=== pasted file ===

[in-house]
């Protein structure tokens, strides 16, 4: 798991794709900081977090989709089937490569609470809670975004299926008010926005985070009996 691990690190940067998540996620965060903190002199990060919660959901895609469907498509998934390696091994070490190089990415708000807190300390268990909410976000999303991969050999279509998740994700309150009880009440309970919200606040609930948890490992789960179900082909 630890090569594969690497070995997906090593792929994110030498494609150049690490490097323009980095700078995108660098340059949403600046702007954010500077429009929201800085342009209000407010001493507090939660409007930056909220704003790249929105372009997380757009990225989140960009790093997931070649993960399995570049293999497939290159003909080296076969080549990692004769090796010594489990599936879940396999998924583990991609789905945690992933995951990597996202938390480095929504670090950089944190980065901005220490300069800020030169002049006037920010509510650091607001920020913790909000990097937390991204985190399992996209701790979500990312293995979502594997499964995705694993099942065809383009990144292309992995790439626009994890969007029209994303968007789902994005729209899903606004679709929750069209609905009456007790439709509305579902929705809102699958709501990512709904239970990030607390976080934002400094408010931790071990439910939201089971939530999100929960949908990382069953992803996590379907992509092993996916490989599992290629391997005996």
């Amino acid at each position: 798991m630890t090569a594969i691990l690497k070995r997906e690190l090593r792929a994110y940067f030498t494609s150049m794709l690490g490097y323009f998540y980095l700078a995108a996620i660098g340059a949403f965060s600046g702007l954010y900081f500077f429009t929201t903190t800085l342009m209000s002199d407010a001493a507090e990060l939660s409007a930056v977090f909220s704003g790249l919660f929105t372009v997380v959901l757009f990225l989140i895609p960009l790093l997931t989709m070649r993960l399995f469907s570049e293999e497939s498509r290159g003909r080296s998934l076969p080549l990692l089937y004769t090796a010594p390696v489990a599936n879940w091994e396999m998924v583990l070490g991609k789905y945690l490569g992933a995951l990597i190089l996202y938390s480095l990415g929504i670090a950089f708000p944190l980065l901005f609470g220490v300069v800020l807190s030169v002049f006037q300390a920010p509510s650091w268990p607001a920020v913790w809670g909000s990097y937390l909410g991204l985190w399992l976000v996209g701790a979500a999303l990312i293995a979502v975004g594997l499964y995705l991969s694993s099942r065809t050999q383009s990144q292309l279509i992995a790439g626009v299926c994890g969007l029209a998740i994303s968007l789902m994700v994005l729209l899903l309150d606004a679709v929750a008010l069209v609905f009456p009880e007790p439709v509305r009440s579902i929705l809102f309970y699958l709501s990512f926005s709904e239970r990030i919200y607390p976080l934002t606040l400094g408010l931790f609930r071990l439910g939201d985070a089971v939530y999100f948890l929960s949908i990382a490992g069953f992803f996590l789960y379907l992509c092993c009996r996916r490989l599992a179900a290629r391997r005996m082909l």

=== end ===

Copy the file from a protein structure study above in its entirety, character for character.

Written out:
[in-house]
């Protein structure tokens, strides 16, 4: 798991794709900081977090989709089937490569609470809670975004299926008010926005985070009996 691990690190940067998540996620965060903190002199990060919660959901895609469907498509998934390696091994070490190089990415708000807190300390268990909410976000999303991969050999279509998740994700309150009880009440309970919200606040609930948890490992789960179900082909 630890090569594969690497070995997906090593792929994110030498494609150049690490490097323009980095700078995108660098340059949403600046702007954010500077429009929201800085342009209000407010001493507090939660409007930056909220704003790249929105372009997380757009990225989140960009790093997931070649993960399995570049293999497939290159003909080296076969080549990692004769090796010594489990599936879940396999998924583990991609789905945690992933995951990597996202938390480095929504670090950089944190980065901005220490300069800020030169002049006037920010509510650091607001920020913790909000990097937390991204985190399992996209701790979500990312293995979502594997499964995705694993099942065809383009990144292309992995790439626009994890969007029209994303968007789902994005729209899903606004679709929750069209609905009456007790439709509305579902929705809102699958709501990512709904239970990030607390976080934002400094408010931790071990439910939201089971939530999100929960949908990382069953992803996590379907992509092993996916490989599992290629391997005996």
């Amino acid at each position: 798991m630890t090569a594969i691990l690497k070995r997906e690190l090593r792929a994110y940067f030498t494609s150049m794709l690490g490097y323009f998540y980095l700078a995108a996620i660098g340059a949403f965060s600046g702007l954010y900081f500077f429009t929201t903190t800085l342009m209000s002199d407010a001493a507090e990060l939660s409007a930056v977090f909220s704003g790249l919660f929105t372009v997380v959901l757009f990225l989140i895609p960009l790093l997931t989709m070649r993960l399995f469907s570049e293999e497939s498509r290159g003909r080296s998934l076969p080549l990692l089937y004769t090796a010594p390696v489990a599936n879940w091994e396999m998924v583990l070490g991609k789905y945690l490569g992933a995951l990597i190089l996202y938390s480095l990415g929504i670090a950089f708000p944190l980065l901005f609470g220490v300069v800020l807190s030169v002049f006037q300390a920010p509510s650091w268990p607001a920020v913790w809670g909000s990097y937390l909410g991204l985190w399992l976000v996209g701790a979500a999303l990312i293995a979502v975004g594997l499964y995705l991969s694993s099942r065809t050999q383009s990144q292309l279509i992995a790439g626009v299926c994890g969007l029209a998740i994303s968007l789902m994700v994005l729209l899903l309150d606004a679709v929750a008010l069209v609905f009456p009880e007790p439709v509305r009440s579902i929705l809102f309970y699958l709501s990512f926005s709904e239970r990030i919200y607390p976080l934002t606040l400094g408010l931790f609930r071990l439910g939201d985070a089971v939530y999100f948890l929960s949908i990382a490992g069953f992803f996590l789960y379907l992509c092993c009996r996916r490989l599992a179900a290629r391997r005996m082909l």